The 27-year-old University of Miami graduate was promoted from his position of assistant director this summer, and officially became the acting director of the office at the start of this semester. He took over the position from Sofia Bautista Pertuz, who left to become assistant dean of students at Hofstra University.
Despite his heavy new workload Matos said he feels very ready to step into his new role, something he attributes, in part, to having had Pertuez as a predecessor.
“She left the department and the office in an impeccable shape,” Matos said. “A lot of questions are already answered in the way she left the office.”
Matos is prepared to lead the OMA, based on his prior experiences. He studied public relations in college, and after being active in coordinating programs for various clubs on his campus, he discovered a passion for event planning. As he learned more about job options in the field, he decided he wanted to continue working in collegiate planning.
After graduating, Matos was accepted to New York University for a masters program in higher education and administration. He attained the position at Fordham after his graduation in 2011, and quickly began playing a large role in the small office.
His primary responsibility as assistant director was to keep events at the Lincoln Center campus. As director, he handles Rose Hill responsibilities as well. Matos admitted, with a laugh, that his first real priority is to find a new assistant so that he can divvy up the responsibilities. Being the only person overseeing the department’s operations at both campuses, he said, has been stressful. So far, he is still in the middle of the hiring process.
“[The ad for the position] went up the 24th of September and we’ve had close to 100 applicants,” he said.
OMA, a relatively new office at Fordham, is growing all the time.
It started eight years ago as part of a strategic plan to promote multiculturalism at Fordham. Matos thinks that the lack of a long history has allowed the program to develop a fluid, inclusive identity, perhaps more so than similar programs at other schools.
“It is very unique from other multicultural affairs offices where, granted, they are open for everyone, but some departments, even at some other Jesuit institutions, have missions that are specifically for underrepresented students based off of identity,” Matos said. “They call those AHANA or AHALA, so basically serving African American, Hispanic, Asian American, Latino and Native American students. It’s an acronym specifically based off of identity. Some of those departments at a lot of institutions, and other Jesuit institutions, are very specific about their main focus and the students that they work with.”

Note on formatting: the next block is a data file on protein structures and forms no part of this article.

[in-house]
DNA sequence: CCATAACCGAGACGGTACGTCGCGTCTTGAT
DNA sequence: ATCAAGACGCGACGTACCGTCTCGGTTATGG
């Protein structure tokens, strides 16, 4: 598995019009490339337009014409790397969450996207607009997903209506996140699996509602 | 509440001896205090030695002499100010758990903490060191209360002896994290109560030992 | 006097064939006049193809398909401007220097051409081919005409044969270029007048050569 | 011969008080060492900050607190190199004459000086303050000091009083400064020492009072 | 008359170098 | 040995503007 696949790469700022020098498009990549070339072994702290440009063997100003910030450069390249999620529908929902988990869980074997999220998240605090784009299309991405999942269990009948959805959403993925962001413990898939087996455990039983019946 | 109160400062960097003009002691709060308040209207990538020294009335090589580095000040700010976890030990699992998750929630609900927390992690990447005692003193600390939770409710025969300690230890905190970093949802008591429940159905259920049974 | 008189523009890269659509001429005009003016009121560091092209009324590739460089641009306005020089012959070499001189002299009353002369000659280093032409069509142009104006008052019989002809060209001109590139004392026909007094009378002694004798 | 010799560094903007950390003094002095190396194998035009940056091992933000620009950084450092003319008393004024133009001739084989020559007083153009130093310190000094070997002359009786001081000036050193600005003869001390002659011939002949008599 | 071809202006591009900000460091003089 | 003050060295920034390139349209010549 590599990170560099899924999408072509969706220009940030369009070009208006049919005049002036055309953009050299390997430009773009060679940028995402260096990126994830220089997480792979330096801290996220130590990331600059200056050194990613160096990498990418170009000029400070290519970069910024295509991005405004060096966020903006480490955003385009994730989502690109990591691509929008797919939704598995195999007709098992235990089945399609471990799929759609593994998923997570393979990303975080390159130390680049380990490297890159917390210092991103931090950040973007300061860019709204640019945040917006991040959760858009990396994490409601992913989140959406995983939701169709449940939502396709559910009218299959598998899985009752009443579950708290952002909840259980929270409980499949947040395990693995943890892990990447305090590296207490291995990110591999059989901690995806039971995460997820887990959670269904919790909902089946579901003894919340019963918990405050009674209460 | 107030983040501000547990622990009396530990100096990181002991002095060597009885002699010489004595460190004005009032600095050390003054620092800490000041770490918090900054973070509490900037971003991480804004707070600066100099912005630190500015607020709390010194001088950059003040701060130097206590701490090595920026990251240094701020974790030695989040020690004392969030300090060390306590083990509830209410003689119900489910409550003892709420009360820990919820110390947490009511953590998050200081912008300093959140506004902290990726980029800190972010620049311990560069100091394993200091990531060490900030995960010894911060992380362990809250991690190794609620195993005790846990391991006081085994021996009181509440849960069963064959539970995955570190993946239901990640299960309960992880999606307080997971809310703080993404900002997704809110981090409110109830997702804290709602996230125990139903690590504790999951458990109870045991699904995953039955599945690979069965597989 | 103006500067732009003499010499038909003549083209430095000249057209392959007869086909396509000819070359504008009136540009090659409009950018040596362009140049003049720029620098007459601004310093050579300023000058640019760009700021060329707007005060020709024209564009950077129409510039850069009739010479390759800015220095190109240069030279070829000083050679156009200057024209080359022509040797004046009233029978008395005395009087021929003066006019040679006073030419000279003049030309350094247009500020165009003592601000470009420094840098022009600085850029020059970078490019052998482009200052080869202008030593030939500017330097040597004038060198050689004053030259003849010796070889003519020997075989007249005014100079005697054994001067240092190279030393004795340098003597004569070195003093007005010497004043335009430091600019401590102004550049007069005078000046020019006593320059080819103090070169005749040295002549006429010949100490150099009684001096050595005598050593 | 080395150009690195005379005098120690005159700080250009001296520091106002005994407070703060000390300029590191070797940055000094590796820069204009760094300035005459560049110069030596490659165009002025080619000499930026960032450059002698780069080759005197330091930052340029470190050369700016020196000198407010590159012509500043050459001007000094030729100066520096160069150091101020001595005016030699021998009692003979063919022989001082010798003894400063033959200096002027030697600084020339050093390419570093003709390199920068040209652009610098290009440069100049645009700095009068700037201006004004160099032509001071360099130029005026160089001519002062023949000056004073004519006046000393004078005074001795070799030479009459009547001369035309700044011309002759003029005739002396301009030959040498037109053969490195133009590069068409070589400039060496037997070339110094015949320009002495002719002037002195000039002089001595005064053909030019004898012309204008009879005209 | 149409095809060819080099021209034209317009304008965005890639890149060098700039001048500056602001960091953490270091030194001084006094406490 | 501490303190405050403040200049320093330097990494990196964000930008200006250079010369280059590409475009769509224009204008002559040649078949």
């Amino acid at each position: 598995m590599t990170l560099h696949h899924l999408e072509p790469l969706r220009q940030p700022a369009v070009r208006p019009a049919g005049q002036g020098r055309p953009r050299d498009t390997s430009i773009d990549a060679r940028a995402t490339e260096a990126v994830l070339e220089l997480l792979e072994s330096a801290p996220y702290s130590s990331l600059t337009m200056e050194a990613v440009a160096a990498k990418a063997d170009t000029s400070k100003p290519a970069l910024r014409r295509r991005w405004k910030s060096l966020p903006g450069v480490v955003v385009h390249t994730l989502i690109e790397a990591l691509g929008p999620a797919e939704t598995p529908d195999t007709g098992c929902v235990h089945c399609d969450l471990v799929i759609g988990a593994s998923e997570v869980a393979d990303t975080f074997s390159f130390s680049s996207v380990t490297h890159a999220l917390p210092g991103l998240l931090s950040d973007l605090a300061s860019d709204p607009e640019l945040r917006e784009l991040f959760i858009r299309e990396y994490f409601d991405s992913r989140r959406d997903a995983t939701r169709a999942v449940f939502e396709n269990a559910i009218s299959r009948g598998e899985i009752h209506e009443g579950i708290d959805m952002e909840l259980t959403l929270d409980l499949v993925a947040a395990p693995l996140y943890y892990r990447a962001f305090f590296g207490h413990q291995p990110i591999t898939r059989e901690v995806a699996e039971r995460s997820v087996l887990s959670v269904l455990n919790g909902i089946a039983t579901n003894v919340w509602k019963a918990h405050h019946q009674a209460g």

Fordham’s Office of Multicultural Affairs, however, has developed a different philosophy.
“We’re able to collaborate in so many different ways, and bring so many different people into the fold and into this conversation about how we can learn to look at all of our different identities and intersection of different identities. [From there, we can] work together to make Fordham a better place.”
Fordham’s definition of “multicultural” goes beyond race or ethnicity. It also includes sexual orientation, gender, culture, community, etc. The basic goal, he said, is to allow students gain a better understanding of someone else’s living experience. This, he thinks, is what makes Fordham’s OMA so welcoming to everyone.
“Everyone is multicultural,” Matos said. “It’s something that is intrinsic to all of us.”
For the coming semester, Matos plans to stick by this identity, and to further emphasize it through his programming. He wants to improve diversity in the peer leader program, to collaborate with other student groups and to have additional training to further integrate peer leaders into the university.
He also wants to see more programming similar to Fordham’s existing Network of Support, like a LGBT and ally program that is open to all students who want to create a more supportive atmosphere on campus for people of all sexual orientations.
Matos’ hope is to replicate the success the Network has had, but with other cultural groups.
Another long-term goal that Matos has in mind is developing a program where students can make peer connections based on shared identities to help them navigate their college experience.
“Anyone can be a part of it,” Matos said. “Students will be able to connect with others, regardless of their personal identity, just to learn about other people with other identities.”
His goal for this program, ultimately, is to enable students to bring what they learn from OMA programs into whatever profession they end up in.
“We want to be having these individuals thinking ‘I can bring this into the business world, I can bring social justice and diversity into medicine,’” Matos said. “We’re really trying to develop students to have these competencies, and to be able to bring them out into the world, no matter where they choose to go.”
Katie Meyer is The Fordham Ram News Editor.
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